(Pocket-lint) - We have to admit to being a bit surprised when Barnes & Noble invited Pocket-lint to a recent briefing in London to see its new product range. As we explain in our hands-on with the Nook HD, we didn't expect one tablet from the company this year, let alone two.
However, not only is the US bookseller unleashing its Nook Simple Touch and Simple Touch with GlowLight eBook readers on to the British market, but it's decided to launch 7-inch and 9-inch tablets in the US and UK simultaneously in time for Christmas.
The Nook HD+ is the larger of the two, coming with 9-inch Full HD 1920 x 1090 LCD touchscreen, with 256ppi. Like its smaller brother, the Nook HD, its display is set directly behind the front panel, and the absence of air between them helps provide sharper, more saturated images than we've seen on other tablets, that's for sure.
Bar the size and superior resolution, the Nook HD+ is very similar to the Nook HD. The software is identical, being based on an Android 4.0 Ice Cream Sandwich infrastructure, but heavily layered with a Barnes & Noble user interface.
It also features the cunning, family-friendly Nook profiles, with which up to six people can share the device and be presented with their own content and homescreen layout when logging in (kind of like Windows profiles, but good). And there are plenty of other cunning proprietary software nuggets that help make a user experience as intuitive as possible.
However, what will probably convince customers to opt for the 9-incher over the 7-inch device in the range will be its ability to handle media on larger real estate.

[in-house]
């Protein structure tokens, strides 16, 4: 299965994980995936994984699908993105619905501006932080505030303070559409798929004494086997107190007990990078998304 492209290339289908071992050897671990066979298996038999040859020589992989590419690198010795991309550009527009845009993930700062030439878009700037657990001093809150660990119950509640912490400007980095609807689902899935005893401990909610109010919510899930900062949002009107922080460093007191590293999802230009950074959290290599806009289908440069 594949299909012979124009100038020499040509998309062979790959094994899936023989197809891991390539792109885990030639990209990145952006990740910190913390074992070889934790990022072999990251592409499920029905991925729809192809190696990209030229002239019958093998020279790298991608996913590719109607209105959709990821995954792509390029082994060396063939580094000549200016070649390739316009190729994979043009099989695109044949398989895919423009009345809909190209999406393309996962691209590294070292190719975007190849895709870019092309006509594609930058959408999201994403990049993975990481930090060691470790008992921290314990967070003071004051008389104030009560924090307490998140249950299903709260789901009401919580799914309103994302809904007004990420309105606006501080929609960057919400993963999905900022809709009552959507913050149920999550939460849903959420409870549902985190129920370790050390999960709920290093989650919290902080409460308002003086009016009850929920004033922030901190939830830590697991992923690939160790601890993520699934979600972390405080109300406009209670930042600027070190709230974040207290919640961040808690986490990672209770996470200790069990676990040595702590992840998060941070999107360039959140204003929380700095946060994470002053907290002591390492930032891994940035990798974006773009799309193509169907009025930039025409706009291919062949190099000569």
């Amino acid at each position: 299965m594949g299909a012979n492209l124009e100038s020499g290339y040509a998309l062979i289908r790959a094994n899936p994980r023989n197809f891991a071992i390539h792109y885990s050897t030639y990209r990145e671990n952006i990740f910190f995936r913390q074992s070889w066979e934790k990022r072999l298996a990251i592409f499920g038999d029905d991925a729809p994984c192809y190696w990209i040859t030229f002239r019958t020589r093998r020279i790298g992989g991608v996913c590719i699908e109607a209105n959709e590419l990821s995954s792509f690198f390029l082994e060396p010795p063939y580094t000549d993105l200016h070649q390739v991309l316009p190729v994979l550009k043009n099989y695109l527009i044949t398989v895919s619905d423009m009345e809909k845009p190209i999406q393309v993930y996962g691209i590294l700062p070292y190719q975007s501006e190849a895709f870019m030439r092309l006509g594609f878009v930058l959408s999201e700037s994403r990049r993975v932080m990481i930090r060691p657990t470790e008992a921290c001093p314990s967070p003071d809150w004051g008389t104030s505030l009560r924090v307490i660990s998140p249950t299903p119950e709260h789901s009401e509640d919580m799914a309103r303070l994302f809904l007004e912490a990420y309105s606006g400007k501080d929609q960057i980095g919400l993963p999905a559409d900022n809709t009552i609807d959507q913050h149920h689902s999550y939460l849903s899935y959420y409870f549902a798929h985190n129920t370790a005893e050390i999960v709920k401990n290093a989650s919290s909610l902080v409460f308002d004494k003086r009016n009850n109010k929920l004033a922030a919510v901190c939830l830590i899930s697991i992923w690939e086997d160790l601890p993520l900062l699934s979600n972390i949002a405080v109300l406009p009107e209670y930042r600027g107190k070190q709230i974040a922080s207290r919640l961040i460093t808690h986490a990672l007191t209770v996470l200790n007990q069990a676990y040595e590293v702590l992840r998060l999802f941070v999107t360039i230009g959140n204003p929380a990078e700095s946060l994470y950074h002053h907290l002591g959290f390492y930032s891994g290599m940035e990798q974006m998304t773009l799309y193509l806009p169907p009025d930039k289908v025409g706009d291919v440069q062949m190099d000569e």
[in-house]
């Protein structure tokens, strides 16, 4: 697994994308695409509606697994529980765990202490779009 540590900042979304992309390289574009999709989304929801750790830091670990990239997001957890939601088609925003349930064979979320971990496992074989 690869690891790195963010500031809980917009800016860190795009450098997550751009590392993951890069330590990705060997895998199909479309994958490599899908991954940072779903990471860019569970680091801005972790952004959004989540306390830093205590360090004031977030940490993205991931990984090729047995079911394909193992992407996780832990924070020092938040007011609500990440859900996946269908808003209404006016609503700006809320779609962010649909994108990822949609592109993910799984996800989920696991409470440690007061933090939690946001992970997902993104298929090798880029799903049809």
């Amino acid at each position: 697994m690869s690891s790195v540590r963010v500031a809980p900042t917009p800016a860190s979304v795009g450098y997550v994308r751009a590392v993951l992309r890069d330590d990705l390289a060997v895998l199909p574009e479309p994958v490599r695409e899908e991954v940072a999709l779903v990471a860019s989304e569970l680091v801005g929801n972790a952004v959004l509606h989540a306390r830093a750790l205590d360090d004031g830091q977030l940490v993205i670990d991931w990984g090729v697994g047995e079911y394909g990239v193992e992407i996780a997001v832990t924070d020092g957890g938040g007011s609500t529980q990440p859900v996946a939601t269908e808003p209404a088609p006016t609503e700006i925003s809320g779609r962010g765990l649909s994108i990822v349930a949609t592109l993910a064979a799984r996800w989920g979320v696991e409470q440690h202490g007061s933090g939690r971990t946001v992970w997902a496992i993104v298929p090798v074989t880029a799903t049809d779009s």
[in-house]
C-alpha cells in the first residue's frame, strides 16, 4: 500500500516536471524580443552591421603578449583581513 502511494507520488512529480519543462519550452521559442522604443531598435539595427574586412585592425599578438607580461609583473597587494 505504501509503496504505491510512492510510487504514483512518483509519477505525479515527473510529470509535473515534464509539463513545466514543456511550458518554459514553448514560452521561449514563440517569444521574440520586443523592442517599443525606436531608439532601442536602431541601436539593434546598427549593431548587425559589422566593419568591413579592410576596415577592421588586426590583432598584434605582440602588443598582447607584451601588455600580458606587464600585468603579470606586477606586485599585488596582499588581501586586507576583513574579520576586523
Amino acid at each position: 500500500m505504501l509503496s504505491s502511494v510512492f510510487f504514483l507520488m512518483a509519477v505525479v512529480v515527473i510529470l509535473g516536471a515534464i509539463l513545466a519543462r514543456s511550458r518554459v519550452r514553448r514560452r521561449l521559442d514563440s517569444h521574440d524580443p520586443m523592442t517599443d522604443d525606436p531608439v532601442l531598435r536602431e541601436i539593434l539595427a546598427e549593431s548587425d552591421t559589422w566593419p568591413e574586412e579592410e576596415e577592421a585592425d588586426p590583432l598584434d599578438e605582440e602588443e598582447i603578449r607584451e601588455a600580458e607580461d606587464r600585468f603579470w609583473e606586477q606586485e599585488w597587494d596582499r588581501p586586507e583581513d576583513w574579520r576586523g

One thing that's dissimilar between the devices is the processing power. Where the Nook HD has a 1.3GHz processor, the Nook HD+ has a 1.5GHz one, with 1GB of RAM to boot. On the brief play and demonstration we've had with the tablet so far, it's hard to see where that will make a significant difference, but the larger of the two is capable of playing back Full HD video content on both its screen (in its native resolution) and through the HDMI output to a compatible TV.
The extra screen size will also help with reading magazine content without having to zoom into text too often - one of the reasons Barnes & Noble opted for a bigger tablet in the first place. The 16:9 screen is also perfectly sized for comic book reading, which has perked up the ears of one or two Pocket-linters considerably.
Such content will, naturally, be available from the numerous Barnes & Noble store portals, including movies and TV shows through the soon-to-be-launched Nook Video, and as a bookseller at heart, it will naturally be pleased if you purchased a novel or two. However, unlike other devices out there, there are no adverts hoiked onto you. And you can also load the Nook HD+ with files of your own.
The application store is a locked-off domain, with B&N telling us that it won't feature hundreds of thousands of apps - "just the tens of thousands that actually matter" - but that's hardly surprising, especially when you consider the price.
Not only is the Nook HD+ lighter than an iPad, at 515g in comparison to the Apple tablet's 652g, it's also considerably cheaper, and that will make it very attractive to a family that wants to bring a second screen experience into the home.
The 16GB Wi-Fi version (there is no 3G or 4G model) will retail for £229 (£170 less than an equivalent iPad), while the 32GB Wi-Fi model will cost £269 (£210 less than an equivalent iPad). They're very attractive propositions in a time of austerity.
You'll have to wait for the extensive Pocket-lint review to see how attractive, but you shouldn't have too long to wait as the Nook HD+ and Nook HD tablets will hit John Lewis, Argos, Blackwell's, Foyles, Currys, Dixons, Waitrose and Sainsbury's in mid-November. Pre-orders will start in October.
Incidentally, we don't know what the hole in the bottom left-hand corner is for either.
Will Barnes & Noble's aggressive pricing strategy allow it to get a foothold in the UK or US tablet markets? Let us know your thoughts in the comments below...